To call Hurricane Sandy a disruption is much like saying there’s a bit of water in the subway tunnels—accurate, but selling the event far, far too short. When you consider the lives that have been not so much disrupted as destroyed by the storm, the people even now, a week later, homeless, powerless, and cold, the amount of disruption I took would not even register on any calibrated scale. Namely, I lost Internet for a few hours, had to work from home one day, and face crowded and delayed subway trains for a few more days. By every measure, I got lucky. 
Disruption happens, willfully, and otherwise. When I moved to New York, I willfully disrupted my own life. When I took my new job, I willfully disrupted the routines I’d set up for myself. Trying to put these things to rights has been a challenge, and it has been, all my life. Why, then, should this be any different?
The ability to recover from disruption gracefully, as well as having restraint, focus, and the need to succeed can be summarized, neatly, in one simple term: grit. Those who are grittier  are far better at keeping themselves on the narrow path that goes between themselves and where they want to be, than those who are not. I’m not going to give a complete overview of grit, and how to cultivate it, or the benefits of it, when others have done it much better. I’m simply making a point.
Even as I write this, after missing a week of posting on this site due to the dual disruptions of Sandy and my new job, I’m facing another external disruption to my daily life in the form of another severe storm, dumping a load of wet snow on top of an already battered metropolis. This isn’t anything I’m not prepared for, having lived in this climate, just a hundred or so miles to the southeast, all my life. I’ll make it to work, and back, without any problems.
However, as I write this, I’ve got another thing gnawing at the back of me, with regards to the nature of commitment and what I should be doing. The brilliant Patrick Rhone made a guest post on A Better Mess on doing less with your day, or to put it better, cutting down what you have to do during the day so you can maximize the time you spend actually living your life. This was followed by a related episode of the Enough podcast. There may be another essay in here, on my end, but with regards to disruption…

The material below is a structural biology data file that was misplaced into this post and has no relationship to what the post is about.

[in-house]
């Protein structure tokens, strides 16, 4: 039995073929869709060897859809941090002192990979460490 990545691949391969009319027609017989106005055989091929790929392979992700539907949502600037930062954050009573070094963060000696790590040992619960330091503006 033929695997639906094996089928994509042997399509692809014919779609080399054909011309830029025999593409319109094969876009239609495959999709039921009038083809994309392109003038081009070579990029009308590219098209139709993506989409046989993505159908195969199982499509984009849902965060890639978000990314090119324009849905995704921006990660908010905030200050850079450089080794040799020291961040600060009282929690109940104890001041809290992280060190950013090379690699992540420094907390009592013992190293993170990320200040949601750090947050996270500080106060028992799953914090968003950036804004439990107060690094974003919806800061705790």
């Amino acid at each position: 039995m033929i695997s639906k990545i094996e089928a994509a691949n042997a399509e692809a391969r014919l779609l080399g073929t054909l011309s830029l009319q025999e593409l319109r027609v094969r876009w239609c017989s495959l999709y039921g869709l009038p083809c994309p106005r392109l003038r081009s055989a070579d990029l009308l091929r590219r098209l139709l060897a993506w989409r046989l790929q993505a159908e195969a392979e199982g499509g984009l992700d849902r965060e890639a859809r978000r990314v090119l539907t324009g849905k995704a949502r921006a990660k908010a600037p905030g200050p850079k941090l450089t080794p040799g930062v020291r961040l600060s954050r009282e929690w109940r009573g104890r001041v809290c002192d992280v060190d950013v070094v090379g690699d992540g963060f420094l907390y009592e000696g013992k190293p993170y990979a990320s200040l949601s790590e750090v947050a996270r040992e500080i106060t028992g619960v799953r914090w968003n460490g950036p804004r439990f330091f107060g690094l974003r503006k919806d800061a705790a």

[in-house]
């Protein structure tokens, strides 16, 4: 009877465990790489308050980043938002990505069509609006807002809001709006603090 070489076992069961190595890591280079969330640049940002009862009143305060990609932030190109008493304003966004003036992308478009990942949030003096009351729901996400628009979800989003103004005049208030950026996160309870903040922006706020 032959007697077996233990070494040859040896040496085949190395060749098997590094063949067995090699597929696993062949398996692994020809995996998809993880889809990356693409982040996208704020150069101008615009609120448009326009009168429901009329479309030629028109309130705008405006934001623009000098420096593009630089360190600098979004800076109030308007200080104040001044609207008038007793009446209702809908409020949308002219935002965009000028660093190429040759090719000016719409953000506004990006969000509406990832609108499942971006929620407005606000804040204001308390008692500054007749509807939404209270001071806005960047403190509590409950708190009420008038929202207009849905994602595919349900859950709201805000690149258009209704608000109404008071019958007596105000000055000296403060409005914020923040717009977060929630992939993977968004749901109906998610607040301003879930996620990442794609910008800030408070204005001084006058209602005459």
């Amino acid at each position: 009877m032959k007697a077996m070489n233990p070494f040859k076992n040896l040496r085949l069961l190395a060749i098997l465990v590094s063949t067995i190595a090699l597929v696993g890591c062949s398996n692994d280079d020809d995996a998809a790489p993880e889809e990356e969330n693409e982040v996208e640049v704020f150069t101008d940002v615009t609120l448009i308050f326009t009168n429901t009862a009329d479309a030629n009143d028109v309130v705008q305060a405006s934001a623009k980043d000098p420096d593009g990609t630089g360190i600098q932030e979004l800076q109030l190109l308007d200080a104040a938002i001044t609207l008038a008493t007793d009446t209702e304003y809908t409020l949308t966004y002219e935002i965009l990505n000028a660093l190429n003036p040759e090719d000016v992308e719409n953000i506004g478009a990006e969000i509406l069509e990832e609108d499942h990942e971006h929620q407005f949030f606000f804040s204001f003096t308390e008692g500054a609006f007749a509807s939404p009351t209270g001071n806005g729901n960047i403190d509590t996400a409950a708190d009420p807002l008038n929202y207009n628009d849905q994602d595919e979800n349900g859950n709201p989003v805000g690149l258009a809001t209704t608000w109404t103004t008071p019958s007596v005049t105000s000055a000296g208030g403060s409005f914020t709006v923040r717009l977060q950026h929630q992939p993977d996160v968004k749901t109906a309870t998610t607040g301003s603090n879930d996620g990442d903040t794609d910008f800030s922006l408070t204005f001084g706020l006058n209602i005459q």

When you’re trying to recover, you step back and look at what you’re putting back together, and in the process, one simply can’t help noticing ways to put it together in a different way. The things that make up a day are like LEGO bricks—a set that’s not just boring rectangular prism blocks, but also those crazy pieces that let you put stuff at odd angles, weirdly shaped plates, and weird specialty pieces from the really awesome spaceship set you got for your birthday. Without the manual, how you put them together is up to you, though of course you have to work within the constraints of what’s available to you.  This leaves you with a mathematically ridiculous amount of options, though.
I’m recovering and rebuilding after this disruption in my life. It’s not physical rebuilding, like so many less fortunate people have to do now, and if I dared to call it just as taxing, I would be insulting those who got the worst of it. In doing so, however, there’s the silver lining in seeing how I can change things to improve, and maybe even mitigate the effects of the next big disruption in my life. Fingers crossed, and toes crossed there. The first step is to know what my priorities are. One is, of course, to get the words out of my head, and on to the page. Another is to take care of myself, physically and financially. The third is to live my life.
The rest is implementation. That’s the hard part.
I am grateful to the friends and family members who were worried about me. The scale of New York City is, I think, hard to grasp unless you live here. The devastation, fires, and flooding occurred in parts of the city that are miles from me. The fires in the Breezy Point section of Queens are further from me than I am from Manhattan, yet they are still in New York City. ↩
Have a lot of grit? Are very gritty? It’s an odd term to use like this, I admit. ↩
LEGO sets used to come with pictures on the box showing alternate ways to put the set together, leaving up to you to figure out how. Supposedly, this practice stopped around the time LEGO started doing licensed sets, which is depressing. ↩